In your face, Seattle: Piniella wins Manager of the Year

Welcome to the maiden voyage of a piece I like to call “In your face, Seattle.” Here at IYFS, we’ll examine a wide range of sports-related topics that are essentially salt in the wounds of Seattle sports fans. Whether it be Jim McIlvaine returning to the NBA with a 50-point performance off the bench of the Oklahoma City Thunder or Bobby Ayala closing out Game 7 of the World Series, IYFS will be here to cover it and get the fan reaction.

Our first IYFS is dedicated to former Mariner manager Lou Piniella, who today was named National League Manager of the Year. Piniella led the 2008 Chicago Cubs to a first-round playoff exit (not exactly MOY-type material, but the voting is conducted before the playoffs begin) and a National League-best 97 regular season wins in capturing the award.

Piniella, as many of our sober readers may recall, managed the Seattle Mariners from 1993 to 2002, before gracefully taking his leave to be closer to his family in Florida following the ’02 season. Major accomplishments include the Mariners first winning record in 1993 (82-80, .506 winning percentage); first postseason appearance in franchise history in 1995; subsequent postseason appearances in 1997, 2000, and 2001; and an all-time record 116 regular-season wins in 2001 (tying the 1908 Chicago Cubs for that achievement). Piniella also posted a winning record in seven of the ten seasons he was in Seattle, which may not seem that impressive to the untrained observer, but is pretty much grounds for Hall of Fame induction here in the Northwest.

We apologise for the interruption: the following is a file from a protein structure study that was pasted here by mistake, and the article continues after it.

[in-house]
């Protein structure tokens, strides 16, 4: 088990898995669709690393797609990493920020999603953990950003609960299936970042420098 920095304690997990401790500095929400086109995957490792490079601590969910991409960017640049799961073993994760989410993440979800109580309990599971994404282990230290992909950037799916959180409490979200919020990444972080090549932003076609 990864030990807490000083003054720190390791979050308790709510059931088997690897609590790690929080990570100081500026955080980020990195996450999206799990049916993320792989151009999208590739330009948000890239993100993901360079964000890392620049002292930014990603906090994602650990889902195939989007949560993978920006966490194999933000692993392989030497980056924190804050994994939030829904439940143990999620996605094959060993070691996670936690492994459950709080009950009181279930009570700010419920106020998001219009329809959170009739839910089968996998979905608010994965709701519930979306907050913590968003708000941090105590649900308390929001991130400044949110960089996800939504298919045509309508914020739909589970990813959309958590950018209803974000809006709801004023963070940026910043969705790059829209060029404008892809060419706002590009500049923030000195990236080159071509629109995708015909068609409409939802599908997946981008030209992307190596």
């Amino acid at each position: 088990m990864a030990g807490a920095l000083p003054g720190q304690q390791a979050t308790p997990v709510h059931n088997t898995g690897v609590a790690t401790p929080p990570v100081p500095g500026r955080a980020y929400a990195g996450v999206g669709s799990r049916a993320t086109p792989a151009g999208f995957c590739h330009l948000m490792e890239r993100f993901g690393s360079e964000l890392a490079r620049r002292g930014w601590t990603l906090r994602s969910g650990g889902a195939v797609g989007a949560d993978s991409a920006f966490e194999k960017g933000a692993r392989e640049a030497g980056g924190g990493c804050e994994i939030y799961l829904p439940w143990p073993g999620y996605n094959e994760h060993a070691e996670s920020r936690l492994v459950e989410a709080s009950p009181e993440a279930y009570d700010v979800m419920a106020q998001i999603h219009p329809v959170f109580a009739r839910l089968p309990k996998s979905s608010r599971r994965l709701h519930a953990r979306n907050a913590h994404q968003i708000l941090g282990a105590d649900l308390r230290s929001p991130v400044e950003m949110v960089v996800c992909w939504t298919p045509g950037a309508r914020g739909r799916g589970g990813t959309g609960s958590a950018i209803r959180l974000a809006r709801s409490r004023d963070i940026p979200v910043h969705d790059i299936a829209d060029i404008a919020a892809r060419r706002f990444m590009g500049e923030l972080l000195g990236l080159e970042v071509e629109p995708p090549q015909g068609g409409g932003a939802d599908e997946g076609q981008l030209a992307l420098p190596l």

Though he’s been somewhat of a nomad in the six years since leaving Seattle (having spent three years as the manager of the then-moribund Tampa Bay then-Devil Rays, one year as a color commentator for Fox, and now two years with the Cubs), Piniella has seemingly found the greener pastures he went searching for more than a half a decade ago in Chicago. While we applaud the successes of one of our former hometown heroes, it really serves to underscore the municipal sports scene when a man who walked out on us like a weekend parent with three kids is still near and dear to hearts in the Emerald City. So in your face, Seattle, Lou Piniella is doing just fine.

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